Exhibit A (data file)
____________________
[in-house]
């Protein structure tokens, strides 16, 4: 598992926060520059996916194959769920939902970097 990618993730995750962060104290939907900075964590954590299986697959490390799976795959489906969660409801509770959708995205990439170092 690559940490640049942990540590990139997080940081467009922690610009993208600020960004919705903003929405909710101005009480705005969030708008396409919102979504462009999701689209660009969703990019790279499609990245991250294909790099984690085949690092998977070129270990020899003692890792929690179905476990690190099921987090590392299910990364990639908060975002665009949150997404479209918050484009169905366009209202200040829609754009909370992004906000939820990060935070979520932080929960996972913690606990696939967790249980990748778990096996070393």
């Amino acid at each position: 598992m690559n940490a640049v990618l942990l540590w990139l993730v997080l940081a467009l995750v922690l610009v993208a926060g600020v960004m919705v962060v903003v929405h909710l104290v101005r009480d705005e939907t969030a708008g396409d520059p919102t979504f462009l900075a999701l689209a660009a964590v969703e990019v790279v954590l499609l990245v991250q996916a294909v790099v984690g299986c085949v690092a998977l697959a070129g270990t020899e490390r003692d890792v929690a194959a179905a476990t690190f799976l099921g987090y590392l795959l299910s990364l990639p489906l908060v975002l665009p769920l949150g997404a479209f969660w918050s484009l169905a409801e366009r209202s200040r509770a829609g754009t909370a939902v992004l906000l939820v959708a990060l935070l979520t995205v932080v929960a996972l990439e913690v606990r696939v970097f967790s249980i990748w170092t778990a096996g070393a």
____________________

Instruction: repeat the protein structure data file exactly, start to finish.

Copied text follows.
[in-house]
């Protein structure tokens, strides 16, 4: 598992926060520059996916194959769920939902970097 990618993730995750962060104290939907900075964590954590299986697959490390799976795959489906969660409801509770959708995205990439170092 690559940490640049942990540590990139997080940081467009922690610009993208600020960004919705903003929405909710101005009480705005969030708008396409919102979504462009999701689209660009969703990019790279499609990245991250294909790099984690085949690092998977070129270990020899003692890792929690179905476990690190099921987090590392299910990364990639908060975002665009949150997404479209918050484009169905366009209202200040829609754009909370992004906000939820990060935070979520932080929960996972913690606990696939967790249980990748778990096996070393």
């Amino acid at each position: 598992m690559n940490a640049v990618l942990l540590w990139l993730v997080l940081a467009l995750v922690l610009v993208a926060g600020v960004m919705v962060v903003v929405h909710l104290v101005r009480d705005e939907t969030a708008g396409d520059p919102t979504f462009l900075a999701l689209a660009a964590v969703e990019v790279v954590l499609l990245v991250q996916a294909v790099v984690g299986c085949v690092a998977l697959a070129g270990t020899e490390r003692d890792v929690a194959a179905a476990t690190f799976l099921g987090y590392l795959l299910s990364l990639p489906l908060v975002l665009p769920l949150g997404a479209f969660w918050s484009l169905a409801e366009r209202s200040r509770a829609g754009t909370a939902v992004l906000l939820v959708a990060l935070l979520t995205v932080v929960a996972l990439e913690v606990r696939v970097f967790s249980i990748w170092t778990a096996g070393a």